While 3D printing technology is not yet ready to replace large-scale industrial fabrication of equipment for O&G firms, it does offer value-add potential in the near and long terms
By Morgan Eldred
3D printing maximises the potential of industries that operate on a massive scale by reducing prototyping lead times and cost. It therefore comes as little surprise to learn that use cases for 3D printing by the oil and gas (O&G) industries are proliferating. Gartner predicts that by 2019, 10 percent of all O&G, as well as oilfield service, companies will be using 3D printers for the production of parts and equipment used within operations.
While 3D printing technology is not yet ready to replace large-scale industrial fabrication of equipment for O&G firms, it does offer value-add potential in the near and long terms. For the nearterm, 3D printing offers value by significantly reducing the time required for prototyping, producing,reworking and redesigning components.
Longer term, 3D printing is positioned to play a key rolewithin the upstream O&G supply chain by transforming how components of a wide range ofequipment are produced. The use of 3D printing will create significant value, particularly in locationswhere the supply of ordinary parts is limited, or where shipping and customs clearance for parts arelikely to cause time delays.
O&G industry use cases for 3D printing are developing rapidly in several areas. These includeconceptualization, prototyping, manufacturing, augmented manufacturing, on-demandmanufacturing and alternative design. There is great promise for the use of 3D printing in manufacturing short-run parts or for the actualproduction of parts used in drilling. Upstream O&G companies are becoming increasingly aware of3D printing’s value, and are beginning to expand its use in their R&D activities, as are oil and gasoperators, oil field service companies and OEMs – all of which have begun to increase their investments in 3D printing
As upstream O&G companies find 3D-print-based solutions to industry-specific problems, CIOs and other IT leaders must play central roles in determining how innovative ideas can be transformed into business opportunities. While engineering and operations counterparts will make the 3D print technology decisions, IT leaders and their staff will be responsible for supporting those decisions with a robust and secure IT infrastructure.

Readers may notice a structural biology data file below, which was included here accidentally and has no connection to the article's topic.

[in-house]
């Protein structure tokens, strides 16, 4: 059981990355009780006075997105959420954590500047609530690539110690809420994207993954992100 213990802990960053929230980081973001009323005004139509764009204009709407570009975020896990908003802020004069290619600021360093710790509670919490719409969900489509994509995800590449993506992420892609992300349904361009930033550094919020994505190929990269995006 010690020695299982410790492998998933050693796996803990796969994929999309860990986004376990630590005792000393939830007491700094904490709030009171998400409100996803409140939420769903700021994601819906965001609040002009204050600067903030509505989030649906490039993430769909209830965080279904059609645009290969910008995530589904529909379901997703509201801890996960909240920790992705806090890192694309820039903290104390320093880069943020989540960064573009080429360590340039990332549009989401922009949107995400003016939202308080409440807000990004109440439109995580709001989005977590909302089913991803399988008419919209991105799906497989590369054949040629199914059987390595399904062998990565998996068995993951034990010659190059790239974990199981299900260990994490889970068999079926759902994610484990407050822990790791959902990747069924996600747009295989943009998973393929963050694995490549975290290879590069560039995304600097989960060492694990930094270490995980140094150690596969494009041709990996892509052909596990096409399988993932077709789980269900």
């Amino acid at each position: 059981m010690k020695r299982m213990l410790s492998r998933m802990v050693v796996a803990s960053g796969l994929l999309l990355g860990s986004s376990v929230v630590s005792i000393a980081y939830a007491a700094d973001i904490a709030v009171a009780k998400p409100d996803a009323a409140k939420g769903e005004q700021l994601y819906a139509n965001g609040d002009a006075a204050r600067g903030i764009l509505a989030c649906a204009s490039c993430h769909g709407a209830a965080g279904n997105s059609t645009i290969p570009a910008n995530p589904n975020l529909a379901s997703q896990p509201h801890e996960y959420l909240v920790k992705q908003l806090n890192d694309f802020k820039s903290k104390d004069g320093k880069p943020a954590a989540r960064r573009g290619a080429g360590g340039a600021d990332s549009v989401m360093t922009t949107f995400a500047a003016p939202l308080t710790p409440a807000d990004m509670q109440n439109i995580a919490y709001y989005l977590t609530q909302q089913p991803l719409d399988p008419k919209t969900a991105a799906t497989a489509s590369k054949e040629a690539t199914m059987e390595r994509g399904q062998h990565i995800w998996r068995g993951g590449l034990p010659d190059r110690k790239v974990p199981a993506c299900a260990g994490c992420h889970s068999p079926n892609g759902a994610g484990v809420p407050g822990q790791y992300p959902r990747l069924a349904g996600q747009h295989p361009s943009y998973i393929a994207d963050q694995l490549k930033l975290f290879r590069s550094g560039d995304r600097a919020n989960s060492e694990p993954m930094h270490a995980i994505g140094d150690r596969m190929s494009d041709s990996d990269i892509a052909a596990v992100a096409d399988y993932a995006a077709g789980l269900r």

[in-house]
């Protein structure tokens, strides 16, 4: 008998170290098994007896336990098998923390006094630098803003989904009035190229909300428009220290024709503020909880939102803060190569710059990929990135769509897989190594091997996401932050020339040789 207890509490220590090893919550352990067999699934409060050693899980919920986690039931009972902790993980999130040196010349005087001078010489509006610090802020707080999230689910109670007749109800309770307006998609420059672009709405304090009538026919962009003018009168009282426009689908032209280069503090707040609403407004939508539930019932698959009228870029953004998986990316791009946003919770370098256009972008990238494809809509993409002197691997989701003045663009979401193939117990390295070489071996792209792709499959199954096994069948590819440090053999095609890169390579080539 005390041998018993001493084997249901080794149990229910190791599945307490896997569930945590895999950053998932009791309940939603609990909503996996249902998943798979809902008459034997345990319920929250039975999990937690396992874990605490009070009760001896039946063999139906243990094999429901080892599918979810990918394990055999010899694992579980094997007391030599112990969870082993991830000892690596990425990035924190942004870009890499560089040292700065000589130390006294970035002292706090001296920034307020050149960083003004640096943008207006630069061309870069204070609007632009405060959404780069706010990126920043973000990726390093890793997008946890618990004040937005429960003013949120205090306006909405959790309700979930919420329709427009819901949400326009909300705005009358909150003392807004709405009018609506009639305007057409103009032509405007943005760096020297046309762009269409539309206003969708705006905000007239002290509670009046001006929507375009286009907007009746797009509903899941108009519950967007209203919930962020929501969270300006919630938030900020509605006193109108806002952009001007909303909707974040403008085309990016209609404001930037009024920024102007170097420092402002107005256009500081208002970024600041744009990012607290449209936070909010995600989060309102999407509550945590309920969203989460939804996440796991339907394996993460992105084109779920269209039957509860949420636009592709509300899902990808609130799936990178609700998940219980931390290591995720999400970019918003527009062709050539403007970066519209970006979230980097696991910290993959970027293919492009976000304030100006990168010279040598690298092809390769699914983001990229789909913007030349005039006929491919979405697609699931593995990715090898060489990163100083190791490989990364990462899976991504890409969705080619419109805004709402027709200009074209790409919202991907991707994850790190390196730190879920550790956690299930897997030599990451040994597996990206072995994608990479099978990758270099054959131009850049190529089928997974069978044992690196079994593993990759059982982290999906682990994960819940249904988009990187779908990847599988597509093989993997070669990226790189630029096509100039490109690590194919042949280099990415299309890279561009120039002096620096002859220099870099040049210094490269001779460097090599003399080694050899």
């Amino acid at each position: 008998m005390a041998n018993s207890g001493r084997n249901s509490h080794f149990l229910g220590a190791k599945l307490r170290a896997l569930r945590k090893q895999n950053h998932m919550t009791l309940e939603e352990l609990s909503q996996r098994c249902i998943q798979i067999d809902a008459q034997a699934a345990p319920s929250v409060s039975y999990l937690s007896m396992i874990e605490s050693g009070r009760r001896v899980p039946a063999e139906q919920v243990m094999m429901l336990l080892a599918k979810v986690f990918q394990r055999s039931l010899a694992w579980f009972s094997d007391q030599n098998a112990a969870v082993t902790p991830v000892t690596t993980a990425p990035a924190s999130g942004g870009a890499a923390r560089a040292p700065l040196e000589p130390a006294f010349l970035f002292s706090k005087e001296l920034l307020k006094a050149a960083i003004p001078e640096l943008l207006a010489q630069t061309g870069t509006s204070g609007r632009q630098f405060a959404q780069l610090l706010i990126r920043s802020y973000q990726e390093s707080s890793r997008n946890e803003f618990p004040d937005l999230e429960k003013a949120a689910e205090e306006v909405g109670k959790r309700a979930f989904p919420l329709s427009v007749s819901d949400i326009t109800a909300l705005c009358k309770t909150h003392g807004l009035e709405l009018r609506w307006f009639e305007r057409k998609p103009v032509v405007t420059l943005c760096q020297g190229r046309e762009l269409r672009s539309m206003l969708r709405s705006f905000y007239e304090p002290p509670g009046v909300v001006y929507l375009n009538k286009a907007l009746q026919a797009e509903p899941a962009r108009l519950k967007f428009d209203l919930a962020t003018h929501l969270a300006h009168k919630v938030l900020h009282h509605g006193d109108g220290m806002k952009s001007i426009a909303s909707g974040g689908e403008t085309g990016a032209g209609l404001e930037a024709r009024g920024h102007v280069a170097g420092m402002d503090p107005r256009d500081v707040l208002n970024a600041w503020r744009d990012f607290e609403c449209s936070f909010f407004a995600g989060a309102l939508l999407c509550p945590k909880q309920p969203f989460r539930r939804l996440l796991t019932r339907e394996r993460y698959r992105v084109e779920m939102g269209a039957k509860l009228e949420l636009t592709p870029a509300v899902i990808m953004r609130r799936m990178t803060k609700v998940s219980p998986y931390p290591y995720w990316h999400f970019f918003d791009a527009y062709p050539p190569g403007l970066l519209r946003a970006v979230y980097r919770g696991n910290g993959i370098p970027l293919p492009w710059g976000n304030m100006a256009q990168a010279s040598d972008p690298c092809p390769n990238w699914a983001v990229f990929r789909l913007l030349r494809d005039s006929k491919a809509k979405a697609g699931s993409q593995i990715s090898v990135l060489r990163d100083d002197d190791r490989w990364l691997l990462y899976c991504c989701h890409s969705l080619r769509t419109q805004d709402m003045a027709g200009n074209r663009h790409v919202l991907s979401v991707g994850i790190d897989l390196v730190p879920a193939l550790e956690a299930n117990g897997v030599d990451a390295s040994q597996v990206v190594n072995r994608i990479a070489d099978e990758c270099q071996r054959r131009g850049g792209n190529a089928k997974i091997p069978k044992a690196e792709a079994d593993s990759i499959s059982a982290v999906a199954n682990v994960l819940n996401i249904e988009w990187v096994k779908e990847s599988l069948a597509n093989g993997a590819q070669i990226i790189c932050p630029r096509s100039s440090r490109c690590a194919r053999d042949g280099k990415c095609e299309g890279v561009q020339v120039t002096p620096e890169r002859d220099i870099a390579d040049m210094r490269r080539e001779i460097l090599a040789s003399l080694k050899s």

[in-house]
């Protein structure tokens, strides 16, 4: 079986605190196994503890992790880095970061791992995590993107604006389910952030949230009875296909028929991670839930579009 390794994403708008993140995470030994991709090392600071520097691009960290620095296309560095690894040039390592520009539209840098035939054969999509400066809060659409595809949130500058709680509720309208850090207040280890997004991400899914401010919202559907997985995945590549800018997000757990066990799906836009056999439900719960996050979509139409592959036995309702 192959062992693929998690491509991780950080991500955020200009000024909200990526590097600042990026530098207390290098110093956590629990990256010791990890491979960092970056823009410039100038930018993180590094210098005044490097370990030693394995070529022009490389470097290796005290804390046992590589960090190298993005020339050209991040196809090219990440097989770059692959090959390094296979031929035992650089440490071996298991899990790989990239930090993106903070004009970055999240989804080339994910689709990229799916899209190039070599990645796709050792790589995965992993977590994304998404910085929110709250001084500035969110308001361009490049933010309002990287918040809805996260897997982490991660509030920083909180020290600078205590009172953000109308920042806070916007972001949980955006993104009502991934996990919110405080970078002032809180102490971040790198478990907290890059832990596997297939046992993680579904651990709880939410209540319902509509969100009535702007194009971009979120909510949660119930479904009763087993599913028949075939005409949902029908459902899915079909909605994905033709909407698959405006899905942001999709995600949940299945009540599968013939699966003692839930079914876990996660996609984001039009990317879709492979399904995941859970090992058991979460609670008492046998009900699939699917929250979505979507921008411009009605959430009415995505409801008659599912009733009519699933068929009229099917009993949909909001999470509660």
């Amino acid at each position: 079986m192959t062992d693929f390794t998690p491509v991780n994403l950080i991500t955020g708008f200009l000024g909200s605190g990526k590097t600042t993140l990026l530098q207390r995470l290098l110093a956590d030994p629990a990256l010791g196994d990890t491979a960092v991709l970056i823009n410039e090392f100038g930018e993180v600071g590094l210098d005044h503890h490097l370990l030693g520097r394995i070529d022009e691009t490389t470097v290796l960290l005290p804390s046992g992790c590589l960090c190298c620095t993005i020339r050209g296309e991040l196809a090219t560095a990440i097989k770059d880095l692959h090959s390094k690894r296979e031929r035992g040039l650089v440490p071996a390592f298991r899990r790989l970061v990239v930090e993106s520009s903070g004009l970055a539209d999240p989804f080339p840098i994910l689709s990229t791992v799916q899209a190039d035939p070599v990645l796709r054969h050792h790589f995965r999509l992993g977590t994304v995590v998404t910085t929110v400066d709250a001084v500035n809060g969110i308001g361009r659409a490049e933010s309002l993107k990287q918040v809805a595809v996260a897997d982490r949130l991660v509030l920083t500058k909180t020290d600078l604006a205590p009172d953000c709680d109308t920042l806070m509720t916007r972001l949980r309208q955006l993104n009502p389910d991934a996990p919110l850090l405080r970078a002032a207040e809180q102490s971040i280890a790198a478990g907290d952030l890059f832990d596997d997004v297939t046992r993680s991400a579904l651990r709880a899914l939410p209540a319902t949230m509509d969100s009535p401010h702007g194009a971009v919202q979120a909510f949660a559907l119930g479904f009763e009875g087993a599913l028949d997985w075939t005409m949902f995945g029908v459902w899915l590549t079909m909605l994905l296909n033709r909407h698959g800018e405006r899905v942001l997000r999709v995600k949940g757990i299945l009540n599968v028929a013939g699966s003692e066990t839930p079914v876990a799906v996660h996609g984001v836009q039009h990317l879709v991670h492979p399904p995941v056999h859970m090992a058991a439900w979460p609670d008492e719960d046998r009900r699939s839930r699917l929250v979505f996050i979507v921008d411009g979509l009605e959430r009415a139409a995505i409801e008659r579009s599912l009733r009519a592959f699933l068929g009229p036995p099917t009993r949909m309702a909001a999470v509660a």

At the same time, concerns over intellectual property confidentiality and security, especially within the engineering domains, remain a drag on 3D printing’s progress. O&G companies,like other users of 3D designs, need to manage the intellectual property issues associated with 3D printing with great care. They are entering uncharted territory when it comes to intellectual property and design risks. Licensing and manufacturing stipulations for legally and safely reproducing parts using 3D printing are in their embryonic stages. Senior managers are onlynow beginning to address these issues.
With increasing adoption of 3D printing, intellectual property issues will undoubtedly loom large in the future. O&G, as well as oilfield service, companies must enableintellectual property protection, especially within the engineering domains. CIOs and other IT leaders will need to address issues such as preventing intellectual property theft and counterfeiting, ensuring the durability and high performance of 3D-printed parts and enabling collaboration and involvement of enterprise architects with engineering and operations personnel to implement security best practices.
Ultimately the impact of 3D printing on IT architecture will be substantial, requiring O&G CIOs to provide the flexibility needed to foster innovation and collaboration while enabling access control and security. The use of 3D printing will not only improve existing business processes and products, it will also lead to innovation and, possibly, the creation of new products, new business models and new waysof competing. Beyond concerns over protecting their own and others’ patents, companies must also consider how to securely manage 3D designs and print files, especially in the engineering domain.
The author is a research director for Gartner’s Upstream Oil and Gas Industry Advisory Services, where he advises business leaders, CIOs and IT leaders on digital oilfields and major capital projects.